I was so suprised by Charlotte’s really quiet, striking images. They have light, texture and really beauitful, soft muted colors, that are enchanting.
in her words:
We think that everything happens in the “blink of an eye”, or “in a heartbeat”, and that the camera catches those moments in time–stops the motion, preserves the instant. But yet, I think it does not. A photograph only continues the present, the idea. It takes time for the eye to see and longer for the brain to process; and for as many images which our brain can bring to the foreground, there are many more behind the scenes–brief “brainprints” I call them, or déjà vu–which return to us in dreams, or prayers, or song. These recurring photographs are memento mori–they remind us that we must die, and that is why they can be so powerful. They speak to us on multiple layers–appear and reappear in many different forms.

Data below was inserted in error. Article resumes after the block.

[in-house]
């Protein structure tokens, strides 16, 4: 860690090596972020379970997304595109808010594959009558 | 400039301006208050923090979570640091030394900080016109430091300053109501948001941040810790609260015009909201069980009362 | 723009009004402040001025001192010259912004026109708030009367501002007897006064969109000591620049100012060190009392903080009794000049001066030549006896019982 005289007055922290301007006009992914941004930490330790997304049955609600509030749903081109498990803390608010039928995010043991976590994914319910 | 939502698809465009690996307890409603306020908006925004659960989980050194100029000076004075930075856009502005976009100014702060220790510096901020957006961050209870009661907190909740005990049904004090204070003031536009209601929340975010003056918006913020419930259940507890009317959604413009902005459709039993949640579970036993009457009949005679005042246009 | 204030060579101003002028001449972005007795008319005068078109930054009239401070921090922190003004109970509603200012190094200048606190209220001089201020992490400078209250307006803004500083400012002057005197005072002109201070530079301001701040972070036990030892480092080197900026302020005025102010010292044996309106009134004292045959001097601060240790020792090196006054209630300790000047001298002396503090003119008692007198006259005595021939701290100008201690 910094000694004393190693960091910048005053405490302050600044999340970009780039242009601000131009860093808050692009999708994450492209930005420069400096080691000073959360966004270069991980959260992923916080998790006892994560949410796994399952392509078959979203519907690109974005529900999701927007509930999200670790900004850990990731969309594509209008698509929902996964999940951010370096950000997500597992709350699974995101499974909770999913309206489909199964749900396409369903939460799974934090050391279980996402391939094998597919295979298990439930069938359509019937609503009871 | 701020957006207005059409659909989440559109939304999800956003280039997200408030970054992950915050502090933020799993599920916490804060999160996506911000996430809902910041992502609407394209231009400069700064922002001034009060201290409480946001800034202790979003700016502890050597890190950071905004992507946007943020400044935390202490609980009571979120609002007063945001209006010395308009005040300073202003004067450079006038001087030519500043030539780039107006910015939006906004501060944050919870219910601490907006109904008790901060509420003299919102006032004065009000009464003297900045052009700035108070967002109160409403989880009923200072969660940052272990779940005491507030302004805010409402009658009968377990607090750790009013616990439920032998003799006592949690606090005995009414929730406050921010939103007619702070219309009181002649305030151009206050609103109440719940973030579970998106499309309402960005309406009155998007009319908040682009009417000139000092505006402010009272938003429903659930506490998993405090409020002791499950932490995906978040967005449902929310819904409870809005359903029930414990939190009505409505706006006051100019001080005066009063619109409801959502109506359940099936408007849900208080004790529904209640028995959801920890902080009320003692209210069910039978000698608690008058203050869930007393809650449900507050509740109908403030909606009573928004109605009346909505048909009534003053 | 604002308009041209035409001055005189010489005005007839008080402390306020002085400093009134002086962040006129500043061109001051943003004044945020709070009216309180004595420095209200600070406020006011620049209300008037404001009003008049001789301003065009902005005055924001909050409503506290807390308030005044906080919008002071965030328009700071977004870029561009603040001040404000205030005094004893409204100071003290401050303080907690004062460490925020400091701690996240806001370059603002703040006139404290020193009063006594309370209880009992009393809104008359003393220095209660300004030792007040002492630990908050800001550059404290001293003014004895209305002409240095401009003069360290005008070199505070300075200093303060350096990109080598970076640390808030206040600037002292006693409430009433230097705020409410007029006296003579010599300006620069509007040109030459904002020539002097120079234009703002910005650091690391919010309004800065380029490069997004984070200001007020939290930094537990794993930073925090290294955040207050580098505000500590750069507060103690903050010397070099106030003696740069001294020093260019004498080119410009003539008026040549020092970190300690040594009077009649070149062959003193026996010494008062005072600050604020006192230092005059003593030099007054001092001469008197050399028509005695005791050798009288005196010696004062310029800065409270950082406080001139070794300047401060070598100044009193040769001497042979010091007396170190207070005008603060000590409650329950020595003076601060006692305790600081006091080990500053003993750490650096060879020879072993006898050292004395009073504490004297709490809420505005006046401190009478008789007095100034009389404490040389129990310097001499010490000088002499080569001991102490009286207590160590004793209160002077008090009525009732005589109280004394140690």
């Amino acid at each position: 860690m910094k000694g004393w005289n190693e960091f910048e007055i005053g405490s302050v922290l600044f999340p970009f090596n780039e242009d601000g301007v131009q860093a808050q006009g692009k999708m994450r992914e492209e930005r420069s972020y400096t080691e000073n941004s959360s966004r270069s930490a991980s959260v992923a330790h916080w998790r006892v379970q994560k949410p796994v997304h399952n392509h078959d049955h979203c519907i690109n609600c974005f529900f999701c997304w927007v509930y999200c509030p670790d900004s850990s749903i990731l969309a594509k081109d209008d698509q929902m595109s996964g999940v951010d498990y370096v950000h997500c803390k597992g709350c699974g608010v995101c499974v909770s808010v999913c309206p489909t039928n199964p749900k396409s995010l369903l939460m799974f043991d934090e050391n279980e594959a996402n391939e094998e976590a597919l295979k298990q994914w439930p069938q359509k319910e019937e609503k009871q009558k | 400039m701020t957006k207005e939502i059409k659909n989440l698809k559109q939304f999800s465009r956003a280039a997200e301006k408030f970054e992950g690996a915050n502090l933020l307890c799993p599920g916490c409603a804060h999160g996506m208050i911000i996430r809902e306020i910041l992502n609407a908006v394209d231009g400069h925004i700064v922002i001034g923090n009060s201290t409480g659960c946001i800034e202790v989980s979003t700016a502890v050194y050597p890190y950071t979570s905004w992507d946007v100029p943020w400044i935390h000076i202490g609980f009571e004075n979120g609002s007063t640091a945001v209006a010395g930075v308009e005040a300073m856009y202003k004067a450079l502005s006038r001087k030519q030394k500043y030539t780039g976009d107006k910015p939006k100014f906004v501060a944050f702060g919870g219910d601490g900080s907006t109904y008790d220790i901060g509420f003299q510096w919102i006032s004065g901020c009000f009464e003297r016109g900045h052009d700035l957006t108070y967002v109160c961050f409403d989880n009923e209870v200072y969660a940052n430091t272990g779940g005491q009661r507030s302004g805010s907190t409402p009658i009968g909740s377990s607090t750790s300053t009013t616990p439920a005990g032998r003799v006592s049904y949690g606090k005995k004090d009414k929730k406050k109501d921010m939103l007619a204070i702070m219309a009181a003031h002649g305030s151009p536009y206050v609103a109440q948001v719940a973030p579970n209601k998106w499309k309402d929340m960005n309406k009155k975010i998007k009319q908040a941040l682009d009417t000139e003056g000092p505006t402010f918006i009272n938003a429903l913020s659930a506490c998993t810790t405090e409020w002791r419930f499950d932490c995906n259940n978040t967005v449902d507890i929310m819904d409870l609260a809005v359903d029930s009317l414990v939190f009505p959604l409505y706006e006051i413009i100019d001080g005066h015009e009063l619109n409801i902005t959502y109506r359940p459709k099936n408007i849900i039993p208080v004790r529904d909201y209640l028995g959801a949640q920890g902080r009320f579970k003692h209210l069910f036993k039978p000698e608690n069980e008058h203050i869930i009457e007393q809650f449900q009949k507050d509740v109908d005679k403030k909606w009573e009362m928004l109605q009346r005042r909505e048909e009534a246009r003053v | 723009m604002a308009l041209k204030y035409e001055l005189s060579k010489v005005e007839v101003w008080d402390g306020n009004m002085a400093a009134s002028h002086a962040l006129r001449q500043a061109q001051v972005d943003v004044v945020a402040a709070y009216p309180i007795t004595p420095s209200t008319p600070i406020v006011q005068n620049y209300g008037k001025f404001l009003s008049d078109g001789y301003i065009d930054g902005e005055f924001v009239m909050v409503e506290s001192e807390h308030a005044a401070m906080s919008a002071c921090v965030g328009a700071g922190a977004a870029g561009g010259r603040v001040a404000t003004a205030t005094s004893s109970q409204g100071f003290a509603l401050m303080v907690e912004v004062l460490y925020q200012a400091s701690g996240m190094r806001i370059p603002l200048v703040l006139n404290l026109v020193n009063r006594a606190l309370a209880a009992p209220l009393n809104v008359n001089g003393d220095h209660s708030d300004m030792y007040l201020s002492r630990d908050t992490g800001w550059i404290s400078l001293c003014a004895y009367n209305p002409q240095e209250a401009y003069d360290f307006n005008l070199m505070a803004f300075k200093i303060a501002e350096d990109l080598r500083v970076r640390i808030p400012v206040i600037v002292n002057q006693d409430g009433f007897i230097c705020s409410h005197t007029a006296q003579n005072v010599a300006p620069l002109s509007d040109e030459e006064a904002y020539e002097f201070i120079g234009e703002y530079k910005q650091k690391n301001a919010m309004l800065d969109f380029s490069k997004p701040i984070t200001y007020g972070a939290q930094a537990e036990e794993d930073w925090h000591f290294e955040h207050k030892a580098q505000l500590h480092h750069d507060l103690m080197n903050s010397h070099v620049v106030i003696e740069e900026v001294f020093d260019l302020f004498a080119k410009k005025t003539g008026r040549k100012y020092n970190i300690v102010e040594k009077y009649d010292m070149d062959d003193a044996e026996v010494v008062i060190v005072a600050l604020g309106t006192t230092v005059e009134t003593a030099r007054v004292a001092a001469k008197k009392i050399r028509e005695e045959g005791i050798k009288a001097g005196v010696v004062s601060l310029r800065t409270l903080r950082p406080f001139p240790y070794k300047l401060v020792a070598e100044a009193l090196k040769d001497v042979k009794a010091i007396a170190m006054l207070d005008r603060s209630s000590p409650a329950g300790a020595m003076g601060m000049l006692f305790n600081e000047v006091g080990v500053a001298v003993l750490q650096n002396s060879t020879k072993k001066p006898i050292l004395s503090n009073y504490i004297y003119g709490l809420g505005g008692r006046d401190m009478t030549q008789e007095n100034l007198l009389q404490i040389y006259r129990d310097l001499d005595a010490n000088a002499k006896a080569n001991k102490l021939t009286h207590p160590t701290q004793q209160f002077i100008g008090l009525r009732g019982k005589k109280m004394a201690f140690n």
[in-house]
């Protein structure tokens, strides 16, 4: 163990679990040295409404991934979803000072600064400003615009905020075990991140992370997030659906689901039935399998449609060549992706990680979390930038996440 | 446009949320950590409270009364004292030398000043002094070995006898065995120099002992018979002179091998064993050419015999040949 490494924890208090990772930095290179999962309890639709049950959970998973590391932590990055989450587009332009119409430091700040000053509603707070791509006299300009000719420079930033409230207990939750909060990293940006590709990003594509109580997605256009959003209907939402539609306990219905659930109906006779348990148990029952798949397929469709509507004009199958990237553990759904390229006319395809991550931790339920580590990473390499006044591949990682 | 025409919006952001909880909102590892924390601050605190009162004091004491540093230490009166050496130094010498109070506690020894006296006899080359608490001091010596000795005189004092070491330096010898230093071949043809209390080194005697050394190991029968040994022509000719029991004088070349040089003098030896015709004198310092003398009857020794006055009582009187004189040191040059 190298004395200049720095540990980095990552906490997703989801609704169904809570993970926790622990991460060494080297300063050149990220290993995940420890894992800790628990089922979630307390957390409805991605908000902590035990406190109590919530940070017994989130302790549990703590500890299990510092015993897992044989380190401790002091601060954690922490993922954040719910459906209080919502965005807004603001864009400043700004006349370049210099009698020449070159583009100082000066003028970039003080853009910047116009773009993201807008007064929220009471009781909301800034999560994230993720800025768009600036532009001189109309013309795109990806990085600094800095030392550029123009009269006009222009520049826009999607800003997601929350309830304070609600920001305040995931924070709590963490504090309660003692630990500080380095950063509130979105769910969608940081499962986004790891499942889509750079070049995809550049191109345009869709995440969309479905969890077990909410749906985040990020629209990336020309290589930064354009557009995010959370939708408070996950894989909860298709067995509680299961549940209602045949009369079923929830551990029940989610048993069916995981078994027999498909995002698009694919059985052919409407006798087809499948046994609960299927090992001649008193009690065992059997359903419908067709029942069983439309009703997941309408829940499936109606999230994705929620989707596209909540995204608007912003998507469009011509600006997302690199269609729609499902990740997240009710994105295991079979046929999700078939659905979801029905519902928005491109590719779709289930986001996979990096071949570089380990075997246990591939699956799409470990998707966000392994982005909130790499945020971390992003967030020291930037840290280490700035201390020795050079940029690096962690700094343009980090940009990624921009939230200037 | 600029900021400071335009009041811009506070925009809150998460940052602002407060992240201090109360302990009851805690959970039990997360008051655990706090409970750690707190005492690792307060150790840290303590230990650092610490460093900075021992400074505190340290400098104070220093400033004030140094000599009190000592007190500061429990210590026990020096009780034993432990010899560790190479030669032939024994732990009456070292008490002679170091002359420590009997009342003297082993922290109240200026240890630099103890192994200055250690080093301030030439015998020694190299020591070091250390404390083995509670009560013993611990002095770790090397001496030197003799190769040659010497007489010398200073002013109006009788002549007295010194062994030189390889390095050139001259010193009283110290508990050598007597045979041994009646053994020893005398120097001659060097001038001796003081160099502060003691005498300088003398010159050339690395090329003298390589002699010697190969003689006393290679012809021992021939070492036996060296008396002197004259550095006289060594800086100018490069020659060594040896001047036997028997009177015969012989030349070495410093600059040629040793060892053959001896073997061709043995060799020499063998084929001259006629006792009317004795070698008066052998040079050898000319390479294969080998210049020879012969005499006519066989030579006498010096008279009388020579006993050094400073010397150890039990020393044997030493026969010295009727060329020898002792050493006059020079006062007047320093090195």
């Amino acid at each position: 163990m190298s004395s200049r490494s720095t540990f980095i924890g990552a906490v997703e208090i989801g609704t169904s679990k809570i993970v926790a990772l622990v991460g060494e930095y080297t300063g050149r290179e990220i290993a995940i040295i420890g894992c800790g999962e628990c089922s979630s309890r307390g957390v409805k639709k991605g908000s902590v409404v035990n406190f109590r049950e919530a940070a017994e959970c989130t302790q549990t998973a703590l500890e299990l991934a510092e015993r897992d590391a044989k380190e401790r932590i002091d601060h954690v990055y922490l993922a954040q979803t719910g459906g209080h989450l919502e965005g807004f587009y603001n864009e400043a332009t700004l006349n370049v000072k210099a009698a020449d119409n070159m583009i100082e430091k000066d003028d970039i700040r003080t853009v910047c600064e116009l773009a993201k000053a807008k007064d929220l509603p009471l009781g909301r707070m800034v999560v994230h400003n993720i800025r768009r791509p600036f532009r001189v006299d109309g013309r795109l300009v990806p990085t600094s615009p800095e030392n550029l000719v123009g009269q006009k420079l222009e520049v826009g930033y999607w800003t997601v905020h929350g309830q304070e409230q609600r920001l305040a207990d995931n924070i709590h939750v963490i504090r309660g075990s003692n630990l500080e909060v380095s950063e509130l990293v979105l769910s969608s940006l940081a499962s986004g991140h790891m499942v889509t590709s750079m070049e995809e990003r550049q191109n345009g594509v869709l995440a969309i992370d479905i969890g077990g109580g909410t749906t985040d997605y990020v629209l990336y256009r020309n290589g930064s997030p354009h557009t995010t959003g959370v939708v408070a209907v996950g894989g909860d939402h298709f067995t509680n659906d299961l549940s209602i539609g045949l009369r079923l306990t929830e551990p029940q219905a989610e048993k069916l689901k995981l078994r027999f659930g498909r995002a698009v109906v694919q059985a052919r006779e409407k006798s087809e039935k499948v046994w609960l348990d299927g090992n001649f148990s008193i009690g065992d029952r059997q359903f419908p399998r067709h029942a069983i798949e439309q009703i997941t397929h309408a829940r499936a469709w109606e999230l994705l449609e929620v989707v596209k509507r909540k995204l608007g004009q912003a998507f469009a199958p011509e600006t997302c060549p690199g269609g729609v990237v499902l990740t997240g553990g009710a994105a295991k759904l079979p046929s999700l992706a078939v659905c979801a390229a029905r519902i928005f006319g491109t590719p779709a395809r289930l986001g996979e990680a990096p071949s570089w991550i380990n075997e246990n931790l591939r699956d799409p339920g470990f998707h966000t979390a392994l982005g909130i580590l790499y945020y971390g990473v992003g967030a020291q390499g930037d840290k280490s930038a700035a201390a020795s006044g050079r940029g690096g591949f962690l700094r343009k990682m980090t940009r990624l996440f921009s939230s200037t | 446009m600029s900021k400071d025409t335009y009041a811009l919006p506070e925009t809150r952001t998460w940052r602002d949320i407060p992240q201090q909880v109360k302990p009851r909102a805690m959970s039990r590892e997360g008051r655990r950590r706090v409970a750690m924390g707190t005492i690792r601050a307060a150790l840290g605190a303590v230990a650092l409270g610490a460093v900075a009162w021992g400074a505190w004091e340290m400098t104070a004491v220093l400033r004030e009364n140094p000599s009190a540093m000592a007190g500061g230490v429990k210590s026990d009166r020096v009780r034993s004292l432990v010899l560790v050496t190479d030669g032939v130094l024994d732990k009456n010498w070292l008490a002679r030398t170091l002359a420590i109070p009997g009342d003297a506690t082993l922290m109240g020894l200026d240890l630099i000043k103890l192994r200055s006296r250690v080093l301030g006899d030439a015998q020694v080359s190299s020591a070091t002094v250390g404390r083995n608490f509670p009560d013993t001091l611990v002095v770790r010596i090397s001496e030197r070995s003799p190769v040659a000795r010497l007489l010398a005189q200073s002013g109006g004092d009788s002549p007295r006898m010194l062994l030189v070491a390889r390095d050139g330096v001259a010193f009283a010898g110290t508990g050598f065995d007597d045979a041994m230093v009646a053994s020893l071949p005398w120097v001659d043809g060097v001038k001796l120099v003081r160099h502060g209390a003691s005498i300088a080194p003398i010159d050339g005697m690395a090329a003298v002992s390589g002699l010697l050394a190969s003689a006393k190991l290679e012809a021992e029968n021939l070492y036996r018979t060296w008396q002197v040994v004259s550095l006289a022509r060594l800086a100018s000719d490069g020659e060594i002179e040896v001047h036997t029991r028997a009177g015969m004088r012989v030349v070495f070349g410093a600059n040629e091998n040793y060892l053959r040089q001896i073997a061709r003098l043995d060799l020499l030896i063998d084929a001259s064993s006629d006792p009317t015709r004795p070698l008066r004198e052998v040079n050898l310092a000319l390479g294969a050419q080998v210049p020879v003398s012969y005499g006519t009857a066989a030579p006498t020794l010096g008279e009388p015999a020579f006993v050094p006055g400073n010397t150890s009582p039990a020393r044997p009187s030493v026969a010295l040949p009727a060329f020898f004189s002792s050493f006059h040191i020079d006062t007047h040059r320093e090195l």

Watts’ work raises the level of nature photography to another level. The intimacy of her subject is married to the global significance with subtlety and sensitivity.